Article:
How to keep everyone calm and happy through the Christmas Holidays? It’s all in the plan – so make one! Here’s how.
Make a plan – manage expectations
Kids get a sense of security when they know what’s going on but they see the holidays as a mish-mash of excited expectations and un-predictability. Last summer our little one was expecting to pack up and go away the moment school was out. She was mega disappointed to discover a 2-week wait but worse, if we hadn’t made a plan, we’d never have known why she was so cross! It cheered and calmed her no end when she could see and plan what was actually happening. Expectations managed. Phew!
In fact, I think that in life for all of us this can make a big difference. When we’re upset, it’s often just a question of mis-managed expectations, and especially during holiday times when we can easily get upset and angry with our family. Just think – what are my expectations for this situation? When you start to see that it’s simply an expectation mis-match, it can make everything seem so much more manageable.
Pin it up where everyone can see
When your kids are readers you can have a holiday chart blu-tacked on the kitchen door. But it doesn’t have to look like this. 2-year-olds can understand pictures and symbols and be involved too. Everyone loves to know what’s going on and count down to special events. It also means the end of the holiday doesn’t come as a nasty surprise too!
How to do it
Start by printing or drawing out a table or calendar and fill out fixed events that are unmovable. Then the fun part begins.
Get everyone to contribute
Schedule a sit down and ask everyone to contribute their ideas. Be clear that not everything will be possible but have a brainstorm where no suggestion is too silly. After that you can slot things into your planner and give reasons why other things can’t be managed – too expensive, too little time, too faraway, whatever. Always include at least one of each person’s ideas in the final draft!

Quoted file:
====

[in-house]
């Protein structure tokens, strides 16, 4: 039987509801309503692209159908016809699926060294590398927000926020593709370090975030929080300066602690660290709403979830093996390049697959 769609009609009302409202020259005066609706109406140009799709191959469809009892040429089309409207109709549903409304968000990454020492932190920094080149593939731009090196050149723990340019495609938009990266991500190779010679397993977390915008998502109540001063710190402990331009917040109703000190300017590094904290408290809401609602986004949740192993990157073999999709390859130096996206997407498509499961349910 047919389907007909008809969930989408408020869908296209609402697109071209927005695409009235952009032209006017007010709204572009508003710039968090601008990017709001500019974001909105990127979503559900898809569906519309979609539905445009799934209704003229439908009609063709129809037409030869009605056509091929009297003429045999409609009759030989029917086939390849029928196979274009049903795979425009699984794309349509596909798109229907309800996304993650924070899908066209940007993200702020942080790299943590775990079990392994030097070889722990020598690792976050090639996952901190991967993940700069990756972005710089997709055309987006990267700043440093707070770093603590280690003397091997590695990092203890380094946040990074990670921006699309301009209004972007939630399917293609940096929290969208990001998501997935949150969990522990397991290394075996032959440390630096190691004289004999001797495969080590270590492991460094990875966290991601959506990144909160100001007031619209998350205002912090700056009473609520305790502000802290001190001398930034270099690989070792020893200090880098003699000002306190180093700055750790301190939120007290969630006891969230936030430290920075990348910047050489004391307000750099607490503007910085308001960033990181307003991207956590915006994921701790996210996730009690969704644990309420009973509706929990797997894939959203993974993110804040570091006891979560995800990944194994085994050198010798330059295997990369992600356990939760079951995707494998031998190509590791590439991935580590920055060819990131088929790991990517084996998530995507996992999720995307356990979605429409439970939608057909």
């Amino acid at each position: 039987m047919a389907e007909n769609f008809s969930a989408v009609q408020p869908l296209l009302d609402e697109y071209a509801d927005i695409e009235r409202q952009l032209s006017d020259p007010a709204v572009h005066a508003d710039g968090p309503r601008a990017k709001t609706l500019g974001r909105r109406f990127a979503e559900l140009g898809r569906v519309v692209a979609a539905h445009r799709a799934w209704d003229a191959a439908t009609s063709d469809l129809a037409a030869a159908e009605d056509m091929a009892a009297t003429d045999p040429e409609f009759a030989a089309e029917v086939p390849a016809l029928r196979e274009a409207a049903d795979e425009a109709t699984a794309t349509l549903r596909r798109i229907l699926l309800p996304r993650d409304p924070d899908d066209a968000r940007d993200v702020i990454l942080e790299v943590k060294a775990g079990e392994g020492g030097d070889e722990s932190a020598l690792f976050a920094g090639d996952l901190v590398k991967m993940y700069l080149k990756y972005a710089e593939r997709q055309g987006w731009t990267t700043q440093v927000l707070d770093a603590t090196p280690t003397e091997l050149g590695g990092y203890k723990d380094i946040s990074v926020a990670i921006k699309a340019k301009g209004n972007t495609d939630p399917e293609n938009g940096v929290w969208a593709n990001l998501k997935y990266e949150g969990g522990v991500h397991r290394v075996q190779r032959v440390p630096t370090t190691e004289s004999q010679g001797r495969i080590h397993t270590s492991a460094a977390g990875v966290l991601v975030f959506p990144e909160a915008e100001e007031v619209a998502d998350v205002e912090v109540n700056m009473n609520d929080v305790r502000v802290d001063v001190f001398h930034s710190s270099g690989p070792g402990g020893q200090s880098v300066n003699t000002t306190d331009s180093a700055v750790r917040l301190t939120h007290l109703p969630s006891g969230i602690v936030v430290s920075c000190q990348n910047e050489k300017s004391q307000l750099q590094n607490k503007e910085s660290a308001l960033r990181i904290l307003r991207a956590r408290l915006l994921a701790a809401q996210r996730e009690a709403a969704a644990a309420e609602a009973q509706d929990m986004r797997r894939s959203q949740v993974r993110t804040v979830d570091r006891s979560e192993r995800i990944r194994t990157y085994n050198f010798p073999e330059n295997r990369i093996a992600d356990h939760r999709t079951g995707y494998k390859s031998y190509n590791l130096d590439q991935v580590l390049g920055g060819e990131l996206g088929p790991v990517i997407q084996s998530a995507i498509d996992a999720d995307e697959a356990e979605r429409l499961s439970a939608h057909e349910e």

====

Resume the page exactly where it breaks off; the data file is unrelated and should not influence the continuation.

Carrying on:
Keep it real
Schedule in some down time as well as fun events. This doesn’t just keep expenses down but it’s enjoyable too. Most children have a pretty relentless schedule of school and activities and it’s a sign of our times that it’s a treat to chill out at home with the toys.
Even on your chilling days – and even on chilly days – it’s best to get everyone outside. Take at least half an hour come rain or shine to play ball in your garden, go for a walk or make a trip to your nearest park. The whole family will benefit from the chance to blow of steam and children look adorable with rosy faces!
Of course, if you have younger kids, see if they’d like to ‘play yoga’ – with one of Jo Manuel’s classes.
Playdates are really important to children but the Christmas hols can be a bit short to fit it all in. Meet up with a whole gang and you’ll solve the problem. Suggest something that people want to do anyway, like ice skating, and hey presto: no one has the pressure of hosting but the kids get to keep up with their friends.
Does holiday time ever make you feel like a slave? Sensible parents offset this by setting simple expectations, maybe related to pocket money. Train up school age kids to load the dishwasher, make their own bed and participate in a weekly tidy up. Let younger children sweep crumbs around the floor with a miniature broom or do some washing up (which results in the whole kitchen being soaked) so they learn to believe in themselves as helpers.
Make sure you use friends or family or the one eyed babysitter (the TV!) and schedule in time for yourself to keep up with some yoga. Remember, you can’t pour from an empty jug and you can’t be a super-parent if you haven’t invested in yourself. It doesn’t have to be much – which is why Jean Hall has given us 5 minute super-mum.
>>This is a 5 minute instant re-charge for any time of day or night. Take 5 for yourself and relieve those tired shoulders and busy mind>>
This post was written by Edith Johnson, dedicated mover and mother of 2.